At the General Assembly in Richmond, Virginia, a battle is heating up over whether adoption agencies should be allowed to discriminate against prospective parents based on their sexual orientation.

Senator Adam Ebbin has introduced legislation which would not allow Virginia to fund or contract adoption agencies who discriminate against prospective parents on the basis of ‘race, religion, national origin, sex, age, family status, disability, sexual orientation or gender identity.’

Last month, new regulations were finalised in the Virginia which means that from this May, adoption agencies will be able to discriminate against prospective adopting families based on age, gender, disability, religion, political belief and family status.

The vote was 5-1 for the new regulations, with Bela Sood, the chairwoman of the Social Services Board casting the only “no” vote.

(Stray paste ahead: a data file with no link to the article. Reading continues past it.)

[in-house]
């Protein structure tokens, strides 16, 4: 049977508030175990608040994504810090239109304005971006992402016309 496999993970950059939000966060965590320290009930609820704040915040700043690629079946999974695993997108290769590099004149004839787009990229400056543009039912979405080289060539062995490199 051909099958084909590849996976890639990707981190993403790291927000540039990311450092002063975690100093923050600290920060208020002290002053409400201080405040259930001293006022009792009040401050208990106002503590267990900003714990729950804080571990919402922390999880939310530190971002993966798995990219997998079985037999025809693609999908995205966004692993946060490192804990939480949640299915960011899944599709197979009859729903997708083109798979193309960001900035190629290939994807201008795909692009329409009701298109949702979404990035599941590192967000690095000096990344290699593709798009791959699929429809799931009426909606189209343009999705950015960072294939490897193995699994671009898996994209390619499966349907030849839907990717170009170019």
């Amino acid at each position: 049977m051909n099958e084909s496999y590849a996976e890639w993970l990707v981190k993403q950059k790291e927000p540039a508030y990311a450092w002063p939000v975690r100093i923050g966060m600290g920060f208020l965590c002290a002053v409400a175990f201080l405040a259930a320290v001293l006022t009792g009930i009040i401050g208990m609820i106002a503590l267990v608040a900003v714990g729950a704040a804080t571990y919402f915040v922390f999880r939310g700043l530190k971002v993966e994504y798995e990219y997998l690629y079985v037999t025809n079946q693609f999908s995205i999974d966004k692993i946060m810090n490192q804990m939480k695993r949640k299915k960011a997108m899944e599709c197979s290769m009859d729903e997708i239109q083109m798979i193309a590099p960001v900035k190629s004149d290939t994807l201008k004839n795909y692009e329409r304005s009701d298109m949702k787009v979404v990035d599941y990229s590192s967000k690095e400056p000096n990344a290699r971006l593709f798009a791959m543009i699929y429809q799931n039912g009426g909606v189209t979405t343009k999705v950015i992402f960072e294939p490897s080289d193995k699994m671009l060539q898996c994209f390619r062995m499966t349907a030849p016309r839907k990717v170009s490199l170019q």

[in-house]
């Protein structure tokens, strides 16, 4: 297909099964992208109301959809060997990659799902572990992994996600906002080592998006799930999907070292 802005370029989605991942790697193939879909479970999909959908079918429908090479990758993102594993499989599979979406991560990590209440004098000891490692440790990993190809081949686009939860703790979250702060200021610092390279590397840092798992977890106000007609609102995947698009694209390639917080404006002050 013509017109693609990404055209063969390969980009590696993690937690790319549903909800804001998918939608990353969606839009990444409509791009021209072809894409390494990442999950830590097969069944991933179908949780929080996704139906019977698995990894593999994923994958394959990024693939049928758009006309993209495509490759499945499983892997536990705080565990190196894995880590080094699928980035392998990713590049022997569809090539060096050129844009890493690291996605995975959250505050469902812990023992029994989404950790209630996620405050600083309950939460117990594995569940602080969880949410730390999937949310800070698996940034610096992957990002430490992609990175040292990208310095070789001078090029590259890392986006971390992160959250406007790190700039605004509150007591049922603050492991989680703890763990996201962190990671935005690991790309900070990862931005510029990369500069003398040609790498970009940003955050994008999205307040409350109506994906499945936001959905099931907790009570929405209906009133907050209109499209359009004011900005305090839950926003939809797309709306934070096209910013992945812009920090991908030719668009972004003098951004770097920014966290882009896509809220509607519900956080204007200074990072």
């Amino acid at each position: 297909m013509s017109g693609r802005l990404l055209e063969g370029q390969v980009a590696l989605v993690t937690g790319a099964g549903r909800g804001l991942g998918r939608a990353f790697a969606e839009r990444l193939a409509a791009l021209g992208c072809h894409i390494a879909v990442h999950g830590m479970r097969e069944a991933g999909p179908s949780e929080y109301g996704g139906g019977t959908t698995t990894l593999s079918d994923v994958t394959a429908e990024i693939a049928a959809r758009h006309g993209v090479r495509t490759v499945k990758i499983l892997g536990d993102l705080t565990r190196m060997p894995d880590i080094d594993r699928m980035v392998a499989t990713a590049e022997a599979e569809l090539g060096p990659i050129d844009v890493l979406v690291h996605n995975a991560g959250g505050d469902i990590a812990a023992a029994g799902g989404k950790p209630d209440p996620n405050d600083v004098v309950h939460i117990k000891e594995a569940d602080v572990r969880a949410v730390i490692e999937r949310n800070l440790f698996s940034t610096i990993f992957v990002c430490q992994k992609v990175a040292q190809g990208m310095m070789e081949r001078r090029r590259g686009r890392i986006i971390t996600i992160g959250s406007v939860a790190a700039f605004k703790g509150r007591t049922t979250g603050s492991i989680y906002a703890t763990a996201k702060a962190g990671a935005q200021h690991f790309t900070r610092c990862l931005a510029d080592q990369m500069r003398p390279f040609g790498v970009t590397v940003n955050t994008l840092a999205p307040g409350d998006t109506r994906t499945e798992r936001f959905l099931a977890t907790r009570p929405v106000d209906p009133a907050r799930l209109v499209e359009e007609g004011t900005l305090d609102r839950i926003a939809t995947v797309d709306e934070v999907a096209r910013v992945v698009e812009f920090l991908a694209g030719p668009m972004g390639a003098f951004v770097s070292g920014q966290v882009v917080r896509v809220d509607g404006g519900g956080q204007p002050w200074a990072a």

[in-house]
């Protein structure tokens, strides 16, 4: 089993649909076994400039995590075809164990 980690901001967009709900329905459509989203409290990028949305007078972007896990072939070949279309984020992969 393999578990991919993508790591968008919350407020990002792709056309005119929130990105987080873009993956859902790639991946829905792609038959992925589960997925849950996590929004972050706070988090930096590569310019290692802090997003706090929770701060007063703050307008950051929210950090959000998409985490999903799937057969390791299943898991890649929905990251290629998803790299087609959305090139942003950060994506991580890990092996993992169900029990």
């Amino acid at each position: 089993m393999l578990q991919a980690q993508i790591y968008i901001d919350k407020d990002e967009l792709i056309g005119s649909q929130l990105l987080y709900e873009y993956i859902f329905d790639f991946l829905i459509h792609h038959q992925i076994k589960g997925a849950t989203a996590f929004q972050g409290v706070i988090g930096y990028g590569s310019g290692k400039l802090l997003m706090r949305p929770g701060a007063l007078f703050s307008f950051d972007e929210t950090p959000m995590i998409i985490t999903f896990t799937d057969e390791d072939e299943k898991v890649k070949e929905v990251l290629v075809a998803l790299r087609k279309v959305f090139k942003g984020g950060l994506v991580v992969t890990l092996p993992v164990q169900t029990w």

Sood told the Richmond Times Dispatch: “The science really doesn’t substantiate the notion,” she said, “that [the traditional family structure] is the only way children should be raised.”

Reports suggest that half of the state’s 81 agencies affected by these regulations are affiliated with the church.

The finalised regulations still prohibit discrimination based on race or national origin.

Virginia state law currently allows adoption by single people, and married couples, but prohibits adoption by unmarried partnerships.

Other bills have been introduced which would allow discrimination if doing so goes against religious beliefs, including opposition to gay parents adopting.